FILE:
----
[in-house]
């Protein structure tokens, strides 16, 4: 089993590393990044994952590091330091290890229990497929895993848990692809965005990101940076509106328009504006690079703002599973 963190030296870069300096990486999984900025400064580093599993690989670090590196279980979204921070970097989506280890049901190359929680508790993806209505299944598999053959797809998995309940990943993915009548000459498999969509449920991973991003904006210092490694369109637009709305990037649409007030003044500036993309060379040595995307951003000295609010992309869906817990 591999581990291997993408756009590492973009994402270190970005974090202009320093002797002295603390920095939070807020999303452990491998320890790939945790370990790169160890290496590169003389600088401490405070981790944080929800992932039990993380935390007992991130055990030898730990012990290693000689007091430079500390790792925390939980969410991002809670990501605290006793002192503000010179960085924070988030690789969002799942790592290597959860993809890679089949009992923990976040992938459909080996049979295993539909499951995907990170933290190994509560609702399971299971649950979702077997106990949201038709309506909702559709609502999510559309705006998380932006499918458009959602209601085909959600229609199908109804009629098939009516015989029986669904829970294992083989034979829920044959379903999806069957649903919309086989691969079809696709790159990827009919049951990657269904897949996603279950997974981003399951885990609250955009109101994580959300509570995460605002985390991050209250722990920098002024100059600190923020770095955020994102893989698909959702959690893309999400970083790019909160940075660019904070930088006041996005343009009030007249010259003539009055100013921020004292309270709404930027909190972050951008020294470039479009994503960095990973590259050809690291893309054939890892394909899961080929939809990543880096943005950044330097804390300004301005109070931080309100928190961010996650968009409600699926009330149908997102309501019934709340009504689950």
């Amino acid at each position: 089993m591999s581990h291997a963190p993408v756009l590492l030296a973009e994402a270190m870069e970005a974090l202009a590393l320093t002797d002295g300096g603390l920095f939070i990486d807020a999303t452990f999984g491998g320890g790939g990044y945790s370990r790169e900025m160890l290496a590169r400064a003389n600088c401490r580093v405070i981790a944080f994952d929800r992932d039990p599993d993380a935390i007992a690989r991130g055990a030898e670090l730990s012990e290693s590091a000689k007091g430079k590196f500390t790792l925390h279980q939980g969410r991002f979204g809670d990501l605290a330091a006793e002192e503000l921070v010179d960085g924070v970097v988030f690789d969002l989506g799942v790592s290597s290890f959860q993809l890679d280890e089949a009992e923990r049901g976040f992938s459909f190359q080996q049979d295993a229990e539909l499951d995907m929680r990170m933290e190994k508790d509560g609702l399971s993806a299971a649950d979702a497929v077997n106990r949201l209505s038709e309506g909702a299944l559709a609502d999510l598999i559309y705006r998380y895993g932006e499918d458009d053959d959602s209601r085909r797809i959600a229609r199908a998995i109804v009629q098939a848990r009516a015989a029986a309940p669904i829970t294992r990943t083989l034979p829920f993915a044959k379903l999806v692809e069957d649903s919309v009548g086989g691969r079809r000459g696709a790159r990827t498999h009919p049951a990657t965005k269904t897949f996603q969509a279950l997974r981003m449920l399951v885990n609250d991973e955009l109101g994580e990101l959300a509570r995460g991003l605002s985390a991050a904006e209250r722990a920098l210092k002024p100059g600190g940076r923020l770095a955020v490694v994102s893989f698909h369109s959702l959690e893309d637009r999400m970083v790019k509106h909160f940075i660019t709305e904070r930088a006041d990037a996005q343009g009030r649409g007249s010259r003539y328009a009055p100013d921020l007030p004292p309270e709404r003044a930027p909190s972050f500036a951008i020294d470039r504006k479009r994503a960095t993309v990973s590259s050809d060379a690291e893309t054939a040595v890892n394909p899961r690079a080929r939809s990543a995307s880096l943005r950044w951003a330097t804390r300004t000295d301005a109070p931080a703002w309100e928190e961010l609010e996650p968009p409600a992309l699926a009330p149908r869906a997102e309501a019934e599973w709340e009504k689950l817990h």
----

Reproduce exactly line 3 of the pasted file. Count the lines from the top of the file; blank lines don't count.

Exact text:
């Amino acid at each position: 089993m591999s581990h291997a963190p993408v756009l590492l030296a973009e994402a270190m870069e970005a974090l202009a590393l320093t002797d002295g300096g603390l920095f939070i990486d807020a999303t452990f999984g491998g320890g790939g990044y945790s370990r790169e900025m160890l290496a590169r400064a003389n600088c401490r580093v405070i981790a944080f994952d929800r992932d039990p599993d993380a935390i007992a690989r991130g055990a030898e670090l730990s012990e290693s590091a000689k007091g430079k590196f500390t790792l925390h279980q939980g969410r991002f979204g809670d990501l605290a330091a006793e002192e503000l921070v010179d960085g924070v970097v988030f690789d969002l989506g799942v790592s290597s290890f959860q993809l890679d280890e089949a009992e923990r049901g976040f992938s459909f190359q080996q049979d295993a229990e539909l499951d995907m929680r990170m933290e190994k508790d509560g609702l399971s993806a299971a649950d979702a497929v077997n106990r949201l209505s038709e309506g909702a299944l559709a609502d999510l598999i559309y705006r998380y895993g932006e499918d458009d053959d959602s209601r085909r797809i959600a229609r199908a998995i109804v009629q098939a848990r009516a015989a029986a309940p669904i829970t294992r990943t083989l034979p829920f993915a044959k379903l999806v692809e069957d649903s919309v009548g086989g691969r079809r000459g696709a790159r990827t498999h009919p049951a990657t965005k269904t897949f996603q969509a279950l997974r981003m449920l399951v885990n609250d991973e955009l109101g994580e990101l959300a509570r995460g991003l605002s985390a991050a904006e209250r722990a920098l210092k002024p100059g600190g940076r923020l770095a955020v490694v994102s893989f698909h369109s959702l959690e893309d637009r999400m970083v790019k509106h909160f940075i660019t709305e904070r930088a006041d990037a996005q343009g009030r649409g007249s010259r003539y328009a009055p100013d921020l007030p004292p309270e709404r003044a930027p909190s972050f500036a951008i020294d470039r504006k479009r994503a960095t993309v990973s590259s050809d060379a690291e893309t054939a040595v890892n394909p899961r690079a080929r939809s990543a995307s880096l943005r950044w951003a330097t804390r300004t000295d301005a109070p931080a703002w309100e928190e961010l609010e996650p968009p409600a992309l699926a009330p149908r869906a997102e309501a019934e599973w709340e009504k689950l817990h």